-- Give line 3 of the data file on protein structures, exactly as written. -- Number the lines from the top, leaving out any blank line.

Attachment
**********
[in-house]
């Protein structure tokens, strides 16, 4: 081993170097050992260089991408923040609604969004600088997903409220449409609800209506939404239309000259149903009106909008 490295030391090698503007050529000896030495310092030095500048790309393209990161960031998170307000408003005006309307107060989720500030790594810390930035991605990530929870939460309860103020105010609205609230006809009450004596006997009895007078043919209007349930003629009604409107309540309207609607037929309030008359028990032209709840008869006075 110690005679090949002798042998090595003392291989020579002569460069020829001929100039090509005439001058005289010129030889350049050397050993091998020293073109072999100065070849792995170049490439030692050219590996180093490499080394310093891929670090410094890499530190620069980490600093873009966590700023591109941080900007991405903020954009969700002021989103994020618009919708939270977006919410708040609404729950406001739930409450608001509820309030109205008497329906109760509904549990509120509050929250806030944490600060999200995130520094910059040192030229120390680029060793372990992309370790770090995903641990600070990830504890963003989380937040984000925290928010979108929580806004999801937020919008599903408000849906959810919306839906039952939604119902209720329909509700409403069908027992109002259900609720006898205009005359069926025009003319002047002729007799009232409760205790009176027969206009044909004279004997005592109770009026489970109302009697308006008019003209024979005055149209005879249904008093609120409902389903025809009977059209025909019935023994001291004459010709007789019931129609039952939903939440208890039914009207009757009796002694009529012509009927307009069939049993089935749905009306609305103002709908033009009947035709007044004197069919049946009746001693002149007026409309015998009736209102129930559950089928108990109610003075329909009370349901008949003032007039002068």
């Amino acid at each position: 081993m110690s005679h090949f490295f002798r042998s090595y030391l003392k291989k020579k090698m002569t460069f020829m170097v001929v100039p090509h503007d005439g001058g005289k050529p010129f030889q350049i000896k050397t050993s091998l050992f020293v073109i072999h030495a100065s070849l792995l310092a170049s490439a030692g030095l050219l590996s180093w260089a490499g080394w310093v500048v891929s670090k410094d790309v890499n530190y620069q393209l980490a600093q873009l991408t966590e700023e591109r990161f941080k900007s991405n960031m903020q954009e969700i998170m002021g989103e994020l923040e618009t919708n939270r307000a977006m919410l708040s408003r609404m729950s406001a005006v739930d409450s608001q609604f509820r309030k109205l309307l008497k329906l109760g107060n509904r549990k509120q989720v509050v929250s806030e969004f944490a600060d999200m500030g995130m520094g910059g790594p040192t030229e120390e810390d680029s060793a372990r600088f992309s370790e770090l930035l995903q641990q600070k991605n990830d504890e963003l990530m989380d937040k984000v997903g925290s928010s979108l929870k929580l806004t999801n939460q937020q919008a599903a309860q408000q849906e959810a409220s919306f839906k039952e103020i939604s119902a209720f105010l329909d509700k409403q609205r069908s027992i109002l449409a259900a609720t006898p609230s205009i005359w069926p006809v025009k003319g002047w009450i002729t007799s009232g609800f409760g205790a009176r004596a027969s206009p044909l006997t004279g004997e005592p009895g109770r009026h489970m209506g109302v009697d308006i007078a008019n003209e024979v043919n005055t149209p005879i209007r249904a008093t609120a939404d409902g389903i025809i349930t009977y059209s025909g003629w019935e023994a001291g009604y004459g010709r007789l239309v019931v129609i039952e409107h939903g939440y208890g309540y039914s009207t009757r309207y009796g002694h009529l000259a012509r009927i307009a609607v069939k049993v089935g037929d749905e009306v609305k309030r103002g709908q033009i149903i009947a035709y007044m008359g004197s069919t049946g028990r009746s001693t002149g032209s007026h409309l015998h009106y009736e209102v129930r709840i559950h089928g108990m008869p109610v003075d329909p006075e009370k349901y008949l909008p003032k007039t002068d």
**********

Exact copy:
């Amino acid at each position: 081993m110690s005679h090949f490295f002798r042998s090595y030391l003392k291989k020579k090698m002569t460069f020829m170097v001929v100039p090509h503007d005439g001058g005289k050529p010129f030889q350049i000896k050397t050993s091998l050992f020293v073109i072999h030495a100065s070849l792995l310092a170049s490439a030692g030095l050219l590996s180093w260089a490499g080394w310093v500048v891929s670090k410094d790309v890499n530190y620069q393209l980490a600093q873009l991408t966590e700023e591109r990161f941080k900007s991405n960031m903020q954009e969700i998170m002021g989103e994020l923040e618009t919708n939270r307000a977006m919410l708040s408003r609404m729950s406001a005006v739930d409450s608001q609604f509820r309030k109205l309307l008497k329906l109760g107060n509904r549990k509120q989720v509050v929250s806030e969004f944490a600060d999200m500030g995130m520094g910059g790594p040192t030229e120390e810390d680029s060793a372990r600088f992309s370790e770090l930035l995903q641990q600070k991605n990830d504890e963003l990530m989380d937040k984000v997903g925290s928010s979108l929870k929580l806004t999801n939460q937020q919008a599903a309860q408000q849906e959810a409220s919306f839906k039952e103020i939604s119902a209720f105010l329909d509700k409403q609205r069908s027992i109002l449409a259900a609720t006898p609230s205009i005359w069926p006809v025009k003319g002047w009450i002729t007799s009232g609800f409760g205790a009176r004596a027969s206009p044909l006997t004279g004997e005592p009895g109770r009026h489970m209506g109302v009697d308006i007078a008019n003209e024979v043919n005055t149209p005879i209007r249904a008093t609120a939404d409902g389903i025809i349930t009977y059209s025909g003629w019935e023994a001291g009604y004459g010709r007789l239309v019931v129609i039952e409107h939903g939440y208890g309540y039914s009207t009757r309207y009796g002694h009529l000259a012509r009927i307009a609607v069939k049993v089935g037929d749905e009306v609305k309030r103002g709908q033009i149903i009947a035709y007044m008359g004197s069919t049946g028990r009746s001693t002149g032209s007026h409309l015998h009106y009736e209102v129930r709840i559950h089928g108990m008869p109610v003075d329909p006075e009370k349901y008949l909008p003032k007039t002068d």